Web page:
In this article we see that Few studies have examined clinically relevant mechanisms that underlie the association between two important indices of recovery— depression severity and health-related quality of life (HRQOL) in psychiatric outpatients. This study aimed to explicate the roles of pain interference and pain severity as mediating and moderating mechanisms in the relationship between depressive symptoms and HRQOL.

Data from 290 outpatients diagnosed with schizophrenia (n = 102), depressive (n = 98), and anxiety (n = 90) disorders were examined. Participants completed a set of questionnaires that queried their sociodemographic statuses, current pain severity and interference levels, depression severity levels, and HRQOL. Subsequently, mediation and moderation analyses were conducted.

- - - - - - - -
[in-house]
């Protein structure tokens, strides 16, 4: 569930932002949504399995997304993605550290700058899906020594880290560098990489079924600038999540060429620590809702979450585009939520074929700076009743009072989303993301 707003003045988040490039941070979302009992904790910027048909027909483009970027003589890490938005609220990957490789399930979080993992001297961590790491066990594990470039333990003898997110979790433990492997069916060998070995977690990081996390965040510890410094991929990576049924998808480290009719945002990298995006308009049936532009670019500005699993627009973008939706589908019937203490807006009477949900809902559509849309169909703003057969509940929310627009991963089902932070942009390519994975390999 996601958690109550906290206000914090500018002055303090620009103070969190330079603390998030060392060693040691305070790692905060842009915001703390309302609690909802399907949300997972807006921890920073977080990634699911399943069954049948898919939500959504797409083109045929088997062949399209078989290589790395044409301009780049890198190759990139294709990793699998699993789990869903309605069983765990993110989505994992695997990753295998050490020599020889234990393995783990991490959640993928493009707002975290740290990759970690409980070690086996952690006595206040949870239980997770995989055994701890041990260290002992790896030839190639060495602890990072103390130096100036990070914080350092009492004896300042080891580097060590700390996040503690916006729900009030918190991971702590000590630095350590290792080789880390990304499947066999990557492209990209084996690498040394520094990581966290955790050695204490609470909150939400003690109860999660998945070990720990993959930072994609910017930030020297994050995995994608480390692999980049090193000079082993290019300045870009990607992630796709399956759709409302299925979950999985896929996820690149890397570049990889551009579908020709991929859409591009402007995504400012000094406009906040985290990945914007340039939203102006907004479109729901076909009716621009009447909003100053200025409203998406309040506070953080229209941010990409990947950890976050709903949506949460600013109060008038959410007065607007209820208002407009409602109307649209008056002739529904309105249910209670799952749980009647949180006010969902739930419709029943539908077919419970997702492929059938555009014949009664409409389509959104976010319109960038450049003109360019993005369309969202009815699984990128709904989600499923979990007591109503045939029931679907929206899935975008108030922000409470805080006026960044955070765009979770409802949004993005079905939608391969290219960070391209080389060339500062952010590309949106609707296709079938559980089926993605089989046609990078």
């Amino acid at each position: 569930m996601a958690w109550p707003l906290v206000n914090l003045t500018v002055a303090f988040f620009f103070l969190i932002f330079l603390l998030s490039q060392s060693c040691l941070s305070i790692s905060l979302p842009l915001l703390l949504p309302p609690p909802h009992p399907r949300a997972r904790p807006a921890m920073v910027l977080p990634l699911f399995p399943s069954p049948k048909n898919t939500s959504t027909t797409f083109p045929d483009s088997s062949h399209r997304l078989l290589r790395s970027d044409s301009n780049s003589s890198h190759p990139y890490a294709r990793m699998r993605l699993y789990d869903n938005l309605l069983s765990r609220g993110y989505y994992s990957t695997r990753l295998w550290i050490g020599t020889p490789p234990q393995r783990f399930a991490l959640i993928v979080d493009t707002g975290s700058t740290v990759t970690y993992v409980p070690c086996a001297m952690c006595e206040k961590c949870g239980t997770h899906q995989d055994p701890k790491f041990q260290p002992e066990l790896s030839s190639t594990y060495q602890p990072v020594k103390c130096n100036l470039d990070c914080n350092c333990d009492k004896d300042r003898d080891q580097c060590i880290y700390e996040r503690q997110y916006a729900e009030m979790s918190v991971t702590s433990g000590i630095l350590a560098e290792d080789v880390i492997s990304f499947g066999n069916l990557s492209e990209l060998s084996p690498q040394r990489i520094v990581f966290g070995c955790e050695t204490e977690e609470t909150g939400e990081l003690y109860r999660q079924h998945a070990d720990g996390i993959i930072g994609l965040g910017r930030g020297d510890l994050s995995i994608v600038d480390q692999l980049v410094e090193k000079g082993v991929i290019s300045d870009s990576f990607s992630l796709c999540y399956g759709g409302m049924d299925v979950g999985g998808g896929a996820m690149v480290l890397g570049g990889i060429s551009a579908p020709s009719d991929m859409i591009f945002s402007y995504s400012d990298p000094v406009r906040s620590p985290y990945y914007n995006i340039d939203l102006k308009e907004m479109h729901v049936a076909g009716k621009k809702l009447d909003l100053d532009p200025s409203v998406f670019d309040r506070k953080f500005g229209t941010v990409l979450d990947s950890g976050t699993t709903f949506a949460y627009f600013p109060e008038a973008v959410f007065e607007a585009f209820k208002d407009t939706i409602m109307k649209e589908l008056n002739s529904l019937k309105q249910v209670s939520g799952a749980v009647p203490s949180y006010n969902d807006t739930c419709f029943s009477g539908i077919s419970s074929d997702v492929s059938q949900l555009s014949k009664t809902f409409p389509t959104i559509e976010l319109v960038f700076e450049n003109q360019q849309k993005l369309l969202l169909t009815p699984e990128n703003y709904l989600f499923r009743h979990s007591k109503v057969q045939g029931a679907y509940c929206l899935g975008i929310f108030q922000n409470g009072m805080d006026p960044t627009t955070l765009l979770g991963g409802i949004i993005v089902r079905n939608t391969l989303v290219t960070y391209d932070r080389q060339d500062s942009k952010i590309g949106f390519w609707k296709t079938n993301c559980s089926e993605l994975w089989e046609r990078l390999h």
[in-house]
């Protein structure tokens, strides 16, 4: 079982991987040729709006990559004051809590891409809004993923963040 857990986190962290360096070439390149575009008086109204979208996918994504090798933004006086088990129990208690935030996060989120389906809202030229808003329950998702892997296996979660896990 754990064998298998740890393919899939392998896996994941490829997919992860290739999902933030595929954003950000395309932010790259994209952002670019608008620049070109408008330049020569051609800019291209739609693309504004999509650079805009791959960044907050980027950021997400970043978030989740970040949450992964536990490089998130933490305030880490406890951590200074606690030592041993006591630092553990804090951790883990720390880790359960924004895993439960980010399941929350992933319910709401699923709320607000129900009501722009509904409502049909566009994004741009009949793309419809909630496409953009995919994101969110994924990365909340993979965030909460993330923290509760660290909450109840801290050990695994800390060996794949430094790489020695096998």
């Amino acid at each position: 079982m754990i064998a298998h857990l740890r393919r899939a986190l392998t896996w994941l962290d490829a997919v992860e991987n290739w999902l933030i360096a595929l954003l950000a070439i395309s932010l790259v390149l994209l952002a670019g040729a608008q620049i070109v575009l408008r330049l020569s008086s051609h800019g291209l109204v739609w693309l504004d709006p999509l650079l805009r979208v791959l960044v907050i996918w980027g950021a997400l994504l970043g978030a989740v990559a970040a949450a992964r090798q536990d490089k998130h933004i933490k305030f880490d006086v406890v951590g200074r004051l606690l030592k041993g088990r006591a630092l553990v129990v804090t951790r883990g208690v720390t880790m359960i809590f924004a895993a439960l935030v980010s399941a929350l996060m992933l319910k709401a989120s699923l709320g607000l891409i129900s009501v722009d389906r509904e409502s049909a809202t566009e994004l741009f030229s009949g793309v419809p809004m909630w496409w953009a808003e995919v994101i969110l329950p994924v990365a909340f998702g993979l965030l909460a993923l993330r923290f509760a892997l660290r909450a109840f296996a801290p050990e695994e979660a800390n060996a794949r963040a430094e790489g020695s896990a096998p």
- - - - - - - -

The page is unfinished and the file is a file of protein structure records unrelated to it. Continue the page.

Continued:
Analyses revealed that pain interference fully mediated the relationship between depressive symptoms and physical (34% of the total effect) but not mental HRQOL. At high pain levels (+ 1 SD from mean), depressive symptoms may interfere with physical quality of life through pain interference, but this was not present at low pain levels (− 1 SD from mean).

Prolonged pain symptoms could negatively influence psychiatric recovery beyond the physical aspect of HRQOL. These results thus imply a need to detect and manage severe physical pain complaints at the acute stage in psychiatric outpatients.

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